The Spirit of Clovelly Park provides a peek into the heart and mind of a young Jamaican woman who struggles through her initial reluctance and makes her way into a world of boisterous teenage boys less interested in reading than in sports. She opens their minds to the power of words and the rewards to be gained from committing themselves to personal development and the pursuit of knowledge. Weaving in vignettes from her own schooling and upbringing, Frances-Marie Coke skillfully pinpoints the interplay between the school experiences of her boys and the contradictions in their society during a period of turbulence and transformation in Jamaica. This memoir will raise eyebrows while eliciting frowns, chuckles and warm reflections about school life. It will raise questions about education, adolescent boys, career choices and teacher preparation. It illustrates the outcomes that can be achieved when teachers care enough to learn and grow into new roles that enable them to meet the needs of students and convert possibilities into reality. Discerning teachers, shapers of education policy, and students in teacher training will benefit from the lessons to be learned from this engaging and inspiring memoir. Thousands of Kingston College past students scattered in various countries, but still deeply committed to their school, will eagerly reach for this rich chunk of its history.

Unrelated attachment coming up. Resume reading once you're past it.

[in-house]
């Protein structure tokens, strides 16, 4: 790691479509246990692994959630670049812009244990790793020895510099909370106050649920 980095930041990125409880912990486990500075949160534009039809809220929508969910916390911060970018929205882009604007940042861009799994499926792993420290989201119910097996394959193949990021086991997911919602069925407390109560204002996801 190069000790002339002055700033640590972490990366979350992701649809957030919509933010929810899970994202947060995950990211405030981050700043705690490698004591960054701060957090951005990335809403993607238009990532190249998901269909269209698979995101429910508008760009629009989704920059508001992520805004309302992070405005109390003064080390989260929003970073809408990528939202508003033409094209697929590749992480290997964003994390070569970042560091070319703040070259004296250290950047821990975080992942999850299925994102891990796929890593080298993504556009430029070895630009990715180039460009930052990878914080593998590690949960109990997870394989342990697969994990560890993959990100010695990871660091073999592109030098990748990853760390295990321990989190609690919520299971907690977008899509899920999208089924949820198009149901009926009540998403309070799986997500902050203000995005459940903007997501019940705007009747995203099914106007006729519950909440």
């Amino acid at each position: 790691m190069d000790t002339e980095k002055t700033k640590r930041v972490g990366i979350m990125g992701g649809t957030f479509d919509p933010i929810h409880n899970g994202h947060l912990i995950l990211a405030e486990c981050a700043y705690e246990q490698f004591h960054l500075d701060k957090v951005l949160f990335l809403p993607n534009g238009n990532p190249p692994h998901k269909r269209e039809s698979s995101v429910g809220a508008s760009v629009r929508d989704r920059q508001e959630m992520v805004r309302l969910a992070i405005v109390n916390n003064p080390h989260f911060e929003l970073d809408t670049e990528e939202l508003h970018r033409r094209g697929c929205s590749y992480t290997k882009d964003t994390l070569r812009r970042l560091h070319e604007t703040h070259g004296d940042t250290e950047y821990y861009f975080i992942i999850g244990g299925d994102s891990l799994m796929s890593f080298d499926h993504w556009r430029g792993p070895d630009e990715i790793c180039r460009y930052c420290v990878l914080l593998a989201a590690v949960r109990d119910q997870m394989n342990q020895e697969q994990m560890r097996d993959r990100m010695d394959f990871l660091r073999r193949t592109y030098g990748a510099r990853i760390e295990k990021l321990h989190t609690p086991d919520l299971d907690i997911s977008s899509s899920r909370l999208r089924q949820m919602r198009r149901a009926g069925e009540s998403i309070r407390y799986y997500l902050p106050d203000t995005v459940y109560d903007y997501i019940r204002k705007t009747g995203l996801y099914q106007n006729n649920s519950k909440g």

About the Author
Frances-Marie Coke is a lifelong educator, born in Jamaica. After a decade at Kingston College she worked in personnel and human resource management, designing and facilitating a wide range of training and development programmes. As an administrator and lecturer at the University of the West Indies, Mona, Jamaica, she contributed to the work of the Mona School of Business, a major provider of management education in the Caribbean region.
Writing has been a major part of her life for over four decades. She won several prizes for poetry, fiction, and playwriting in literary competitions staged by the Jamaica Cultural Development Commission. Her poems have appeared in The Jamaica Observer Literary Arts magazine, The Caribbean Writer, the Australian publication Kunapippi, and three Jamaica Observer literary publications, Bearing Witness 1, Bearing Witness 2, and Bearing Witness 3. Since relocating to Florida, she has continued to write and work in education.
Her publications include two volumes of poetry: Intersections published by Peepal Tree Press, Leeds, UK and The Balm of Dusk Lilies published by the Jamaica Observer Literary Publications.